Like many other modern companies, Salesforce is taking the lead in a movement that feels inevitable. As millennials come to account for an increasingly large portion of the customer population, corporate social responsibility weighs more and more heavily on marketing strategies everywhere.
A few data points to think about:
- Research last year by FleishmanHillard found that 61% of survey respondents believe it’s important for companies to express their views, whether or not the person agrees with them.
- Per the same study, 66% say they have stopped using the products and services of a company because the company’s response to an issue does not support their personal view.
- The latest global Earned Brand Report from Edelman found that 64% of people are now “belief-driven buyers,” meaning they will choose, switch, avoid or boycott a brand based on its stand on societal issues.
- MWWPR categorizes 35% of the adult population in the U.S. as “corpsumers,” up by two percentage points from the prior year. The term describes "a brand activist who considers a company's values, actions and reputation to be just as important as their product or service."
- Corpsumers say they’re 90% more likely to patronize companies that take a stand on social and public policy matters, and 80% say they’ll even pay more for products from such brands.
What Does It Mean to Take a Stand as a Brand?
Admittedly, the phrase is somewhat ambiguous. So let’s clear something up right now: taking a stand doesn’t necessarily mean your company needs to speak out on touchy political issues.
When Dave Gerhart, Vice President of Marketing for Drift, gave a talk at B2BSMX last month outlining his 10 commandments for modern marketing, taking a stand was among the directives he implored. Gerhart pointed to Salesforce’s gun gambit as one precedent, but also called out a less controversial example: his own company’s crusade against the lead form.
I think this serves as a great case in point. Lead forms aren’t a hot-button societal issue that’s going to rile people up, necessarily, but they’ve been a subject of annoyance on the consumer side for years. Drift’s decision to do away with them completely did entail some risk (to back up their stance, they had to commit to not using this proven, mainstream method for generating actionable leads) but made a big impression within their industry. Now, it’s a rallying cry for their brand.
From my view, these are the trust-building ingredients, which both the Salesforce and Drift examples cover:
- It has to matter to your customers
- It has to be relevant to your industry or niche
- It has to entail some sort of risk or chance-taking on behalf of the brand
Weighing that final item is the main sticking point for companies as they contemplate action on this front.
Mitigating the Risks of Taking a Stand
The potential downside of taking a controversial stand is obvious enough: “What if we piss off a bunch of our customers and our bottom line takes a hit?” Repelling certain customers is inherent to any bold stance, but obviously you’ll want the upside (i.e., affinity and loyalty built with current customers, plus positive attention drawing in new customers) to strongly outdistance the downside (i.e., existing or potential customers defecting because they disagree).
Here are some things to think about on this front.
Know Your Audience and Employees
It’s always vital for marketers to have a deep understanding of the people they serve, and in this case it’s especially key. You’ll want to have a comprehensive grasp of the priorities and attitudes of people in your target audience to ensure that a majority will agree with — or at least tolerate — your positioning. Region, age, and other demographic factors can help you reach corollary conclusions.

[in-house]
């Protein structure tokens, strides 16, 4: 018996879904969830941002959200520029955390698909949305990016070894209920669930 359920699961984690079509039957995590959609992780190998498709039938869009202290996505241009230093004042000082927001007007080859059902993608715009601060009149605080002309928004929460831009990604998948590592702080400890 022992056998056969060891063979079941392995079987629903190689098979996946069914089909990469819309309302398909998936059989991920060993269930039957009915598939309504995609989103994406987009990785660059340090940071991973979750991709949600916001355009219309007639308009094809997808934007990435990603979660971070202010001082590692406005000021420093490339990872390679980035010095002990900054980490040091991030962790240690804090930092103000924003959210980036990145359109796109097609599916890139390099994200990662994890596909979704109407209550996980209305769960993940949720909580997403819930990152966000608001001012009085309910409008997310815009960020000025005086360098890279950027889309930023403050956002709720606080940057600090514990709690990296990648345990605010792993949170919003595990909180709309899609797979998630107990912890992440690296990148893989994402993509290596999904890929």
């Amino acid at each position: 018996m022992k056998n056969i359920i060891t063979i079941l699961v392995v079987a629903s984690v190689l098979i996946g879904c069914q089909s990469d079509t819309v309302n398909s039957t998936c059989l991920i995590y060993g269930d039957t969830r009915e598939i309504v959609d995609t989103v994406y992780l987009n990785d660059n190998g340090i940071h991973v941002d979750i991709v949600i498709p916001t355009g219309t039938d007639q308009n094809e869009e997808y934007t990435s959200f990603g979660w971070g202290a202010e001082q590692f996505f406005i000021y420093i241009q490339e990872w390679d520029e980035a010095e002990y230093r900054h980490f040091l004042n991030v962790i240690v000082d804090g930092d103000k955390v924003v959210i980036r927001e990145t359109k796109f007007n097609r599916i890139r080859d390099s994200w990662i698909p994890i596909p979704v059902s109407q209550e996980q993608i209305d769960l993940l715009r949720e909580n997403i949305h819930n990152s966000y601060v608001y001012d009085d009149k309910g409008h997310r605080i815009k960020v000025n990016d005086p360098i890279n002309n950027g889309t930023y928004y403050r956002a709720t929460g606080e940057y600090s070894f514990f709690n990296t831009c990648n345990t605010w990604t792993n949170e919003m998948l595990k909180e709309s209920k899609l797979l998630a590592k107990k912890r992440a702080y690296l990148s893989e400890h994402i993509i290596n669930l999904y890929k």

For example, our clients at Antea Group are adamant about the dangers of climate change. In certain circumstances this could (sadly) be a provocative and alienating message, but Antea Group serves leaders and companies focusing on sustainability, who widely recognize the reality and urgency of climate change.
Not only that, but Antea Group also employs people who align with this vision, so embracing its importance both externally and internally leads to heightened engagement and award-winning culture.
As another example, retailer Patagonia shook things up in late 2017 when it proclaimed on social media “The President Stole Your Land” after the Trump administration moved to reduce a pair of national monuments. In a way, this is potentially off-putting for the sizable chunk of its customer base that supports Trump, but given that Patagonia serves (and employs) an outdoorsy audience, the sentiment resonated and the company is thriving.
Know Your Industry and Competition
On the surface, Salesforce taking a public stand on gun control seems quite audacious. The Washington Post notes that retailers like Camping World, which figured to be affected by the new policy, are major customers for the platform. What if this drives them elsewhere?
However, peer companies like Amazon and Shopify have their own gun restriction policies in place, so the move from Salesforce isn’t as “out there” as one might think. When you see your industry as a whole moving in a certain direction, it’s beneficial to get out front and position yourself as a leader rather than a follower.
Actions Speak Louder
Empty words are destined to backfire. Taking a stand is meaningless if you can’t back it up. Analysts warn that “goodwashing” is the new form of “greenwashing,” a term that refers to companies talking a big game on eco-friendly initiatives but failing to follow up with meaningful actions.
According to MWWPR’s chief strategy officer Careen Winters (via AdWeek): “Companies that attempt to take a stand on issues but don’t really put their money where their mouth is, or what they are doing is not aligned with their track record and core values, will find themselves in a position where the corpsumers don’t believe them. Fifty-nine percent of corpsumers say they are skeptical about a brand’s motives for taking a stand on policy issues.”